The Burdens in Our Life

Matthew 11: 28-30
Is 26: 7-9. 11. 16-19 / Ps 102: 13-21

Come to me, all you who labor and are burdened, and I will give you rest.
(Matthew 11:28)

It’s no help if you’re complaining,
You’ll feel more burdened by your loss.
In this life, there’s no escaping,
We’ll have to share in Jesus’ cross.

“Come to me, all you who are weary and burdened, and I will give you rest. Take my yoke upon you and learn from me, for I am gentle and humble in heart, and you will find rest for your souls. For my yoke is easy and my burden is light.” (Matthew 11: 28-30)


Jesus knew the burden that the religious leaders and teachers of the Judaic law had been imposing on the Jewish nation. He rebuked them, saying, “Woe to you, scholars of the law! You impose on people loads hard to carry, but you yourself do not lift one finger to help them” (Luke 11:46). In today’s Gospel reading, Jesus invites the Jews to free themselves from the oppression of traditional Jewish customs, and instead take upon themselves the New Covenant of His love and the Good News of salvation.

Today, we recognize many other forms of burden that people carry in their lives. One is the burden of sorrow or loneliness for the loss of a loved one. Another kind which our Lord most likely was referring to is the burden of sin, which includes unforgiveness and unrepentance. And the third kind is the yoke of service or responsibility in leadership.

The loss of a loved one, whether caused by death or a broken relationship can be so hard to bear for most people. By nature, man is a social creature who thrives on intimate relations like love and friendship, to the point that we become dependent on the one(s) we love. When the object of our love dies or abandons us, grief or sorrow can weigh us down that life becomes unbearable or seemingly without purpose. This is the time when we need to heed the invitation of our Lord Jesus, in Whom “you will find rest for your souls.” His Spirit brings comfort and solace to the bereaved if only he/she opens his/her heart to His call.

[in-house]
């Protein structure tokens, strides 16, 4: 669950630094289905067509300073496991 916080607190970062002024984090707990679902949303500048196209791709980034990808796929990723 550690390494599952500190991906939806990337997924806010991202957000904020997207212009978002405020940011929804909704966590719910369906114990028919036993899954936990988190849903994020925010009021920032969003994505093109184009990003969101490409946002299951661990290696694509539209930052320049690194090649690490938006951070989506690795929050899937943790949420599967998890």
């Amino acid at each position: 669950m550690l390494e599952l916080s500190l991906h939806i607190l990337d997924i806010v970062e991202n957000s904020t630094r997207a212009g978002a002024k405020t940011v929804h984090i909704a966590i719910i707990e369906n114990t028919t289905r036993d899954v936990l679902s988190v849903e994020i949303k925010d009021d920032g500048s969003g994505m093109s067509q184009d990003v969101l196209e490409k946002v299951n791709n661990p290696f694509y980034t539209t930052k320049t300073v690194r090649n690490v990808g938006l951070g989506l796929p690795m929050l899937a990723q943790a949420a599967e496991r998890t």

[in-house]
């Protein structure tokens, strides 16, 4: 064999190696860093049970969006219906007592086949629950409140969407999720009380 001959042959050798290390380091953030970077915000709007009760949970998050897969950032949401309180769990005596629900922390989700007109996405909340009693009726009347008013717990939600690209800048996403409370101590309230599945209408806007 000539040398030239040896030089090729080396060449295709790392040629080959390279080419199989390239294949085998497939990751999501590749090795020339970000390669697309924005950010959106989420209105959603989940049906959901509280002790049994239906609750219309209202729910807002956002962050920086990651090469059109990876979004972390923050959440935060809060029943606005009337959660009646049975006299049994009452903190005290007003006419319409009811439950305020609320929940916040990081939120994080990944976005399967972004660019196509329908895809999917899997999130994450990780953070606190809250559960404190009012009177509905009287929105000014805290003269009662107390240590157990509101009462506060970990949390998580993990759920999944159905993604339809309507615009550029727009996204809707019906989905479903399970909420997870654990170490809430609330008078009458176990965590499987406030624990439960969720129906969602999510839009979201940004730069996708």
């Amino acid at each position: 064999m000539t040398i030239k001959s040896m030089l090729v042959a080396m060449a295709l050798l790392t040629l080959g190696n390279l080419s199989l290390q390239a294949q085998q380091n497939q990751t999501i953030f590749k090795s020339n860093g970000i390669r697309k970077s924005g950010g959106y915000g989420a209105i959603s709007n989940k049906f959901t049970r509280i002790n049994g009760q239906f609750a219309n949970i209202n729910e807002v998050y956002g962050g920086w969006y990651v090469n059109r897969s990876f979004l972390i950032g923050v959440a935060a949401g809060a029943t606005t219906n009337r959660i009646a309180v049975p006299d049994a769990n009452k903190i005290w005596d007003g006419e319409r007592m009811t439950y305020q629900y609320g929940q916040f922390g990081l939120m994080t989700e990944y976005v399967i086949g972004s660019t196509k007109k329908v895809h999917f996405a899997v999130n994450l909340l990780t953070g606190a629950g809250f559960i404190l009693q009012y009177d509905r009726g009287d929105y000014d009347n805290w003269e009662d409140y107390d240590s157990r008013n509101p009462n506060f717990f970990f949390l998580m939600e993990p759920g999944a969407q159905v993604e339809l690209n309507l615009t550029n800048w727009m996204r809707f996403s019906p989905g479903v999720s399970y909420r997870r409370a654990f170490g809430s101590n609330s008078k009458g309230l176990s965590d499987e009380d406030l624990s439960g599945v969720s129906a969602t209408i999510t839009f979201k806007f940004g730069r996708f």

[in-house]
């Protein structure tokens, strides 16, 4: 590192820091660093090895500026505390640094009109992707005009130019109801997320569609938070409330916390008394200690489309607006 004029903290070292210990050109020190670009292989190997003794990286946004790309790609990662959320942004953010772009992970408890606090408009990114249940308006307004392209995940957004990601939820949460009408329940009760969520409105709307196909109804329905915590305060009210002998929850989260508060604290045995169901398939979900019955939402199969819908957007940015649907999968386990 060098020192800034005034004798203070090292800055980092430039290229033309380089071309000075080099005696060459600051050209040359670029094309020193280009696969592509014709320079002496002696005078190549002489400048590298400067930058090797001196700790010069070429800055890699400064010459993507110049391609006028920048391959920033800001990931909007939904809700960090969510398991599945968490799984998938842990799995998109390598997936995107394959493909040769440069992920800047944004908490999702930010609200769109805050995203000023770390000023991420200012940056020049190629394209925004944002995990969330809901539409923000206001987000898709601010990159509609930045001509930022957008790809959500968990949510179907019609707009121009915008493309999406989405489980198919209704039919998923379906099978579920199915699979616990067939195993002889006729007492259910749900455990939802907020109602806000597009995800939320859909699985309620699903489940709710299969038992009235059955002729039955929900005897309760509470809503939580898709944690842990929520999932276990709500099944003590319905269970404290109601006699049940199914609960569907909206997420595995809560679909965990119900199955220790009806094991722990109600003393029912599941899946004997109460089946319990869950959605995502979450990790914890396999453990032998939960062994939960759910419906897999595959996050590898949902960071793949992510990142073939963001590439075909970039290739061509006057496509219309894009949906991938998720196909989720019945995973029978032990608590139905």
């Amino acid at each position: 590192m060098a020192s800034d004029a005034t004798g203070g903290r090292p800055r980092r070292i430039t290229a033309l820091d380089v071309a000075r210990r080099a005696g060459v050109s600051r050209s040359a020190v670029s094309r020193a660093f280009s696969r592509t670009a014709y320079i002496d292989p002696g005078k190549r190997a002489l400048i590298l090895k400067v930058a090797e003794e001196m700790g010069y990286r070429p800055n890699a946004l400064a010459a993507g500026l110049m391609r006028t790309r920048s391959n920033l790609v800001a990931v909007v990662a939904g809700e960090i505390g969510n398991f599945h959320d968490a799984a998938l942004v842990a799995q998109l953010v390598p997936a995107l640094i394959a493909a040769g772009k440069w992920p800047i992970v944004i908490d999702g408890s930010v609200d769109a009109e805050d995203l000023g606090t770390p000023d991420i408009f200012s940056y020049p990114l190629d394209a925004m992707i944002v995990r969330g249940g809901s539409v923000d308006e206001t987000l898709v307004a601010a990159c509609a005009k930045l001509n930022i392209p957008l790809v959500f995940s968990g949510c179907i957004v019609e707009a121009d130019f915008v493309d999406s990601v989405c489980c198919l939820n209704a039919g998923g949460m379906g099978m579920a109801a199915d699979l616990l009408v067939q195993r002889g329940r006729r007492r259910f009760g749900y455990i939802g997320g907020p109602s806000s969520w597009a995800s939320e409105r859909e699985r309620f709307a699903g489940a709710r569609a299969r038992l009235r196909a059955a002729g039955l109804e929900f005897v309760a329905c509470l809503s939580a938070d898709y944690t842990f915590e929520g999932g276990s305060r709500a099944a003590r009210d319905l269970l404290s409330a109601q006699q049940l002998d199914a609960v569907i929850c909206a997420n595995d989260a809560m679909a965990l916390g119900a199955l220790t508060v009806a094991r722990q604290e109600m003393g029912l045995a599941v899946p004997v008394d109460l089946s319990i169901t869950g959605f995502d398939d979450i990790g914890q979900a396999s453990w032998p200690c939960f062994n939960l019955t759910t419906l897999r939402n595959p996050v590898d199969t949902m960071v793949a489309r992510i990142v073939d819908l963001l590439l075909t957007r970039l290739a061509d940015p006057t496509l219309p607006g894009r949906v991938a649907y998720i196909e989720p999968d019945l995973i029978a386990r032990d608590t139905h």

Sin is such a heavy burden because it carries with it other loads like anxiety, depression, fear and doubt. These are the side effects of being separated from God. It also makes the sinner prone to the greater sin of pride. The sinner refuses to face up to his sin, and even tries to justify his action or motive. The only antidote for this baggage is the attitude of humility. This is probably the reason why God allows the fortunes of proud men to fall, so that their last option would be to turn to God for help in humble supplication.

Most people refuse to take on the yoke of leadership because it is an additional burden to their already loaded schedules. It is a rare breed of individuals who happily take on the responsibilities of servanthood in our community unfazed by the challenge, time, effort and resources that they entail. And the only reason they accept the position is because it is for the Lord, and they do it for love. These are the people who are happiest in our brotherhood.

How can we, ordinary Christians, also avail of this wonderful opportunity of setting ourselves free from the oppressive loads of day to day living, and share in what our Lord Jesus is telling us? It is simply this: by carrying the burdens of others, the Lord will carry our own. If we give more concern to the troubles and difficulties of other people, then our own problems and personal cares will become much lighter loads to carry.

They that hope in the Lord will renew their strength, they will soar as with eagle’s wings; they will run and not grow weary, walk and not grow faint. (Isaiah 40:31) We thank You, Father God, for making us strong for the work ahead. Amen.

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